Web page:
Think it's difficult to repair your credit report after an id theft? Cleaning up after a Medical Identity Theft is worse...

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A recent article in the NY times points out that medical identity theft is a growing concern. The article points to the last time federal data on the crime was collected, for a 2007 report, where it was discovered that more than 250,000 Americans a year reported being victims of medical identity theft.

The article, Medical Problems Could Include Identity Theft spotlights victim Brandon Sharp of Spring Texas who learned he was a victim of medical identity theft after he applied for a mortgage. When he reviewed his credit reports he discovered his file was laced with medical debts for emergency room visits at facilities he had never visited. "...In Mr. Sharp's case, someone got hold of his name and Social Security number and used them to receive emergency medical services, which many hospitals are obliged to provide whether or not a person has insurance."

As I've noted in previous blogs, medical identity theft can be a far more menacing form of identity theft than the more commonly known types of financial identity theft.

In fact, forms of id theft such as both medical identity theft and criminal identity theft can leave a trail of "records" that could significantly affect your life for quite some time. And If you think removing inaccurate accounts or fraudulent data from your credit report is challenging --try cleaning up your medical (or criminal) records after suffering an identity theft! The adverse affects of fraud whether caused by a  data breach or a stolen wallet can all too often affect far more than just your credit report. And when your medical history is altered due to fraud, the result can turn life threatening.   

Due to privacy laws, physicians find it difficult balancing the privacy rights of the thief -and that of the victim. HIPPA laws can work against the victim and medical facilities when faced with the dilemma of dealing with the privacy rights of two patients -both the victim and the impostor.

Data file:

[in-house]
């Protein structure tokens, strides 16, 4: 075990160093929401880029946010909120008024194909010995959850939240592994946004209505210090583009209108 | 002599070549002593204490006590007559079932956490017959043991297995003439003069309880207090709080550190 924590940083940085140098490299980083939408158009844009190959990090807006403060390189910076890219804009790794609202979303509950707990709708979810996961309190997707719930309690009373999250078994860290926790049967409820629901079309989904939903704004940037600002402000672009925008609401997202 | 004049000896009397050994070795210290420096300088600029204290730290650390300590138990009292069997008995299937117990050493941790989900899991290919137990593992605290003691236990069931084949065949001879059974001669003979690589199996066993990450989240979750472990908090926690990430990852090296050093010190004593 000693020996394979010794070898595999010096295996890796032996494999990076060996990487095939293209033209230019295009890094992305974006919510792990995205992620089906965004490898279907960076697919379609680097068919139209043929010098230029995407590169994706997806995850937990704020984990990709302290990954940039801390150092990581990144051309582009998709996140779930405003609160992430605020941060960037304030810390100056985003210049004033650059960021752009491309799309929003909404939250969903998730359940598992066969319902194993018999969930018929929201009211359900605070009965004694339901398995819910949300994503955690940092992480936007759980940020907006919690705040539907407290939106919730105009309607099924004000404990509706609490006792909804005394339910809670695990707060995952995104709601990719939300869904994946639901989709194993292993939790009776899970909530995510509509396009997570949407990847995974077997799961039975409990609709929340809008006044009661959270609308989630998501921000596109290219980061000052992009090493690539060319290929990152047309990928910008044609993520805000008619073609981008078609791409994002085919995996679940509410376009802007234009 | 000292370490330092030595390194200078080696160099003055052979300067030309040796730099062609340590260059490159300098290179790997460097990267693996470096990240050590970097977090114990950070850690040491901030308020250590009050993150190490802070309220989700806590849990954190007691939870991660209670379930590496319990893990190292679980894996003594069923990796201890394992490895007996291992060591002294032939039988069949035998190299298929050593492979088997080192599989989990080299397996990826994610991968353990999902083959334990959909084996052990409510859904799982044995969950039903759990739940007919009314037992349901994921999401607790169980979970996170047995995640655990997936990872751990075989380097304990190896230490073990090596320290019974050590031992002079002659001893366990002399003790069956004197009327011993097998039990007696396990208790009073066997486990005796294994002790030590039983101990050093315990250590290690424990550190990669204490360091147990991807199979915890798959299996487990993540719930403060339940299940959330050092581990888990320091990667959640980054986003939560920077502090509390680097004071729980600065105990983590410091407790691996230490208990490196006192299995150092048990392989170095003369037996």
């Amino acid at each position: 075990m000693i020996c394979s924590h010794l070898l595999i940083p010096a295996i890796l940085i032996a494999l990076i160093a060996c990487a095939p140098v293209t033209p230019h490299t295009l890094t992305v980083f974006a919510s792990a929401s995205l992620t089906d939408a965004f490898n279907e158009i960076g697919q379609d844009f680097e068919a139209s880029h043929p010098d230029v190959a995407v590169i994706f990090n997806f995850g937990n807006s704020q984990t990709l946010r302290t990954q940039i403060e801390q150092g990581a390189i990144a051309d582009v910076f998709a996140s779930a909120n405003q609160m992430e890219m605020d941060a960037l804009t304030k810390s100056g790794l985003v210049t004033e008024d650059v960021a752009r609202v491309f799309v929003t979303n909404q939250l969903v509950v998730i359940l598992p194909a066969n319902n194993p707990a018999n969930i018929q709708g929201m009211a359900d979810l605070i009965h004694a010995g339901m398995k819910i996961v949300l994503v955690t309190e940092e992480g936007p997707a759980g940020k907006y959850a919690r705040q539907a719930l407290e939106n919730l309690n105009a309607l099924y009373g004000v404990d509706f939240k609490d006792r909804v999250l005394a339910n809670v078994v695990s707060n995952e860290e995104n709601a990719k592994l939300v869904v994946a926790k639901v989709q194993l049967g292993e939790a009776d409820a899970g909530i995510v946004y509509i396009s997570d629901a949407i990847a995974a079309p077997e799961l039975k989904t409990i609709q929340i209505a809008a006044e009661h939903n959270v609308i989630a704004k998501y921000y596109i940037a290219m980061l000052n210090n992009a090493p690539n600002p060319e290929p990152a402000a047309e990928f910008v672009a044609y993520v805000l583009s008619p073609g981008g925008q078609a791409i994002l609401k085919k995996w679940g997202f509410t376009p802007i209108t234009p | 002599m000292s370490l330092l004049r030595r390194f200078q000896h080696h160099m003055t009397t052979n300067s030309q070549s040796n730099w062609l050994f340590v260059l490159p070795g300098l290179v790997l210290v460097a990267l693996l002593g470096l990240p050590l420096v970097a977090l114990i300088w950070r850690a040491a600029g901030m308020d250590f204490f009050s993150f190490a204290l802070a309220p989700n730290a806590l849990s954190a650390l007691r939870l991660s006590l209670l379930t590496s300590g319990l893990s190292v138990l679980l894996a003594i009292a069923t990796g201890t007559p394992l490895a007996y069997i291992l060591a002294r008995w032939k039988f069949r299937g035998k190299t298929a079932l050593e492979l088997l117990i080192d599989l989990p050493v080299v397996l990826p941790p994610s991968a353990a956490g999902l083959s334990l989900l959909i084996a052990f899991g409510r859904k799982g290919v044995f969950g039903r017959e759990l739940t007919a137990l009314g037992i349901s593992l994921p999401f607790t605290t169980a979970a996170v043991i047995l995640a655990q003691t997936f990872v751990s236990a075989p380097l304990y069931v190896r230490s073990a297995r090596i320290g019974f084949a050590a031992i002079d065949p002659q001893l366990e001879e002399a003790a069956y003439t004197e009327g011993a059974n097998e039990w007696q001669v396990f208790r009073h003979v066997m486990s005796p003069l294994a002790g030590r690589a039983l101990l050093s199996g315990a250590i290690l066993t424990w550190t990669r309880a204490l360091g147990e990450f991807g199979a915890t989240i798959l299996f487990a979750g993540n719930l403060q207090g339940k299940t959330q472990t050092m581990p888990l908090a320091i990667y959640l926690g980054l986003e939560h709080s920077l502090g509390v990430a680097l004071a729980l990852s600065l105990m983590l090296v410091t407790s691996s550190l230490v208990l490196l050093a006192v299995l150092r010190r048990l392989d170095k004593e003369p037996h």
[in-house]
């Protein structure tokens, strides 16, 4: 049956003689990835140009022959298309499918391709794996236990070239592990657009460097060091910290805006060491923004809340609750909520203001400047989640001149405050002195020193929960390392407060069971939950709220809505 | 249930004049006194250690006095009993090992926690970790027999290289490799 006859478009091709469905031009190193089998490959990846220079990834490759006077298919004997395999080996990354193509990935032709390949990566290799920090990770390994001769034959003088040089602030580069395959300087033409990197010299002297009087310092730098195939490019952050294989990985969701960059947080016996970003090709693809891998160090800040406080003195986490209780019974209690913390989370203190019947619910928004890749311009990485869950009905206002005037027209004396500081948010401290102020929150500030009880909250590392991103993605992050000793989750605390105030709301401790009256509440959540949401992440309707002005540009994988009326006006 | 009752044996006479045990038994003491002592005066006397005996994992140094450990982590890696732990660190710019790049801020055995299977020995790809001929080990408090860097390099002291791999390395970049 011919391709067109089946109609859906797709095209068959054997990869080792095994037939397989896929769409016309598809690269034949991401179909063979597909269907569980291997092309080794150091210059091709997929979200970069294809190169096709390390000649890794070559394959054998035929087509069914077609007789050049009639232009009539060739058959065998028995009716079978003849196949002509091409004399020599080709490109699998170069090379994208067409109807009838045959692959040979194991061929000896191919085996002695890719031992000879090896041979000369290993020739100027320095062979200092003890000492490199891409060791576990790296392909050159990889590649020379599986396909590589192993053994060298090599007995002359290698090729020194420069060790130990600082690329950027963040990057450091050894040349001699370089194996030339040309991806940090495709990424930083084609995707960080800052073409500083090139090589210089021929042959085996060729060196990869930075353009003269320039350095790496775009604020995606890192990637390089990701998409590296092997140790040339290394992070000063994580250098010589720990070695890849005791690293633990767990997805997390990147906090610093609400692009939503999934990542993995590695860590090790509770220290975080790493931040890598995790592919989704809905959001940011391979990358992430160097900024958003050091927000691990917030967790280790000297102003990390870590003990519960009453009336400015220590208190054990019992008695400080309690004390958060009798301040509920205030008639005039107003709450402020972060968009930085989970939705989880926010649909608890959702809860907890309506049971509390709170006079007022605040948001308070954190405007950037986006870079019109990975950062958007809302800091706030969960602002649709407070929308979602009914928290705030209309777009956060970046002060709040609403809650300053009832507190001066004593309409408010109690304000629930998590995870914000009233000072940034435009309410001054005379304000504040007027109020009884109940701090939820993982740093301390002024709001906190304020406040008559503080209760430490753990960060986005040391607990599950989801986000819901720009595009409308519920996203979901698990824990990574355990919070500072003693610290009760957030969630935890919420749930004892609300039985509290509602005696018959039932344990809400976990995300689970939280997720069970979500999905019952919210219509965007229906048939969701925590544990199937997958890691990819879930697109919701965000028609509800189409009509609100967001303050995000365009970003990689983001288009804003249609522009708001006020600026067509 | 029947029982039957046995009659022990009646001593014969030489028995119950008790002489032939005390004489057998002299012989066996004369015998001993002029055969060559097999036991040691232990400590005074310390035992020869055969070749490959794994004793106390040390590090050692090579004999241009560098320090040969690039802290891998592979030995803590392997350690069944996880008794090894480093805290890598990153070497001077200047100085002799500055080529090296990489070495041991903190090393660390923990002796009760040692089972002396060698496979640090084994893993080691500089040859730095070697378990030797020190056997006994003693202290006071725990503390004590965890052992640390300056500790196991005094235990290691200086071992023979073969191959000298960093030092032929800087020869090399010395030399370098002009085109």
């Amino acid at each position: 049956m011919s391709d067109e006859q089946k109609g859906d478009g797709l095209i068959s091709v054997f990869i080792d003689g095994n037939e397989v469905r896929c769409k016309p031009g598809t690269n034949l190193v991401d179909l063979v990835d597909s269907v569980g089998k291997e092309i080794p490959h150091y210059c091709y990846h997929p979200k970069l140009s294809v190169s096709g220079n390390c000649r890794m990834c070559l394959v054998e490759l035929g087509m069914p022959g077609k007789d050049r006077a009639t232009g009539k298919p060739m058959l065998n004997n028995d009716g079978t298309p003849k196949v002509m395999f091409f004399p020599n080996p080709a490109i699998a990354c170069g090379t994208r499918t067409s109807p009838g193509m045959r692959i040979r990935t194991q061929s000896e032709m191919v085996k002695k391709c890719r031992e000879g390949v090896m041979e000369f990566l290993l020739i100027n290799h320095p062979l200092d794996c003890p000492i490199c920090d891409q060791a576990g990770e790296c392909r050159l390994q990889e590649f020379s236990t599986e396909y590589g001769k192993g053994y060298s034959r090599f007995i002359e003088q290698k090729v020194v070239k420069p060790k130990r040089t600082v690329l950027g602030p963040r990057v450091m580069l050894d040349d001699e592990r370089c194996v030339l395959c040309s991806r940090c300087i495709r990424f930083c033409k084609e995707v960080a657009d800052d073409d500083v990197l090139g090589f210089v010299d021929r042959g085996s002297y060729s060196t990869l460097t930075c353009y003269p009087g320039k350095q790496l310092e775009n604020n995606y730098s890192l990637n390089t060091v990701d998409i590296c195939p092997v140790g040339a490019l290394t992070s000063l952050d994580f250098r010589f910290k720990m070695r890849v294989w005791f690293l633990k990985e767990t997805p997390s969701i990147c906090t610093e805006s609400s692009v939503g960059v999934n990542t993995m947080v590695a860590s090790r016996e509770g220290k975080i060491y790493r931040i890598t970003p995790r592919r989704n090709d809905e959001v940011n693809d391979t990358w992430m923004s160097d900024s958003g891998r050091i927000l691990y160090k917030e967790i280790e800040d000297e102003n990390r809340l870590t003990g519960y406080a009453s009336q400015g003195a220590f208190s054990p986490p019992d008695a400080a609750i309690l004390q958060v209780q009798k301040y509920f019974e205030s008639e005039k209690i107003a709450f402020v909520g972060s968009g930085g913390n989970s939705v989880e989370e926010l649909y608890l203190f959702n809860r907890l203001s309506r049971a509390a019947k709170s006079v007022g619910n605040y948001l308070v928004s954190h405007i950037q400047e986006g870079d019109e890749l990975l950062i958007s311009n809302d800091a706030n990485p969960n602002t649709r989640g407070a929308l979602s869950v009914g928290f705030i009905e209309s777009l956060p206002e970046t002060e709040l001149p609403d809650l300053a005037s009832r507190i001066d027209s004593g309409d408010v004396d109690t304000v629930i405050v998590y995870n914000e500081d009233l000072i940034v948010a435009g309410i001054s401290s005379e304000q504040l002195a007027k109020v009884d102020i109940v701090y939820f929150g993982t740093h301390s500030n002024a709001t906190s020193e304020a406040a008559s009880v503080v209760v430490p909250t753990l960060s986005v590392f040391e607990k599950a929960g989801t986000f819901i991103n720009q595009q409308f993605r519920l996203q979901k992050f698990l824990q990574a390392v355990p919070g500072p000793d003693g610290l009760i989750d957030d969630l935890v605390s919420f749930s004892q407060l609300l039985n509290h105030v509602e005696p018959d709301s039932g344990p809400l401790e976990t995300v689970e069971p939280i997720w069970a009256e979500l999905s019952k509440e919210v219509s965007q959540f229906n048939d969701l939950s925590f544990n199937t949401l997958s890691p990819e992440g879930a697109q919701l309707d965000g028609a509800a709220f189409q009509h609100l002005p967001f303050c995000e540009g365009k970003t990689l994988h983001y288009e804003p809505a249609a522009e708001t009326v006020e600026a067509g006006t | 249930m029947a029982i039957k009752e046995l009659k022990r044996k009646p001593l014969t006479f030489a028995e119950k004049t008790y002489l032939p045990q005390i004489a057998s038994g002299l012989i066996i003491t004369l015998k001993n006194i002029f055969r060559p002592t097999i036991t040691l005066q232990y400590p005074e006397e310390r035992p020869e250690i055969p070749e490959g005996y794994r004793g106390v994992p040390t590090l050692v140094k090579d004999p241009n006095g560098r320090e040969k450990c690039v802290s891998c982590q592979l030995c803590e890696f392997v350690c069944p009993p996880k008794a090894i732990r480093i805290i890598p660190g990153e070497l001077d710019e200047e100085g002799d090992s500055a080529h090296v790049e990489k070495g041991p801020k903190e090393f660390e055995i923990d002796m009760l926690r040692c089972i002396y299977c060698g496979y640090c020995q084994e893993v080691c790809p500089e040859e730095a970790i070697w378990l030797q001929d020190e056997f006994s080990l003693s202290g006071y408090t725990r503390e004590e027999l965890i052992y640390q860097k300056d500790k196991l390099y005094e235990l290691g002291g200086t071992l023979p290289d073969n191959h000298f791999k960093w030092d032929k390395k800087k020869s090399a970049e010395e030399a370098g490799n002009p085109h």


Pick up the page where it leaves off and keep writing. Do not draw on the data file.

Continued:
As you can imagine, any misdiagnosis or tainted medical information that makes its way into a victim's medical file, such as blood types, diseases or previously noted surgeries can carry potentially life threatening consequences. If the patient, medical facility, pharmacy or physician does not know that due to fraud, particular data belongs to someone other than the patient, any future  treatments, diagnosis and medicines can be easily skewed and cause a deadly effect. 

Here's a link to Walecia Konrad's NY Times article; that additionally points out that when medical identity theft occurs;

"... someone can use stolen insurance information, like the basic member ID and group policy number found on insurance cards, to impersonate you -- and receive everything from a routine physical to major surgery under your coverage. This is surprisingly easy to do, because many doctors and hospitals do not ask for identification beyond insurance information.

Even more common, however, are cases where medical information is stolen by insiders at a medical office. Thieves download vital personal insurance data and related information from the operation's computerized medical records, then sell it on the black market or use it themselves to make fraudulent billing claims.
See full article.

Take control of your identity -before someone else does!

For more information on medical identity theft, what to watch out for and tips to avoid it -see a couple earlier blogs;

Credit Card Companies Fueling Health Care Associated Identity Theft

Medical Identity Theft can be challenging

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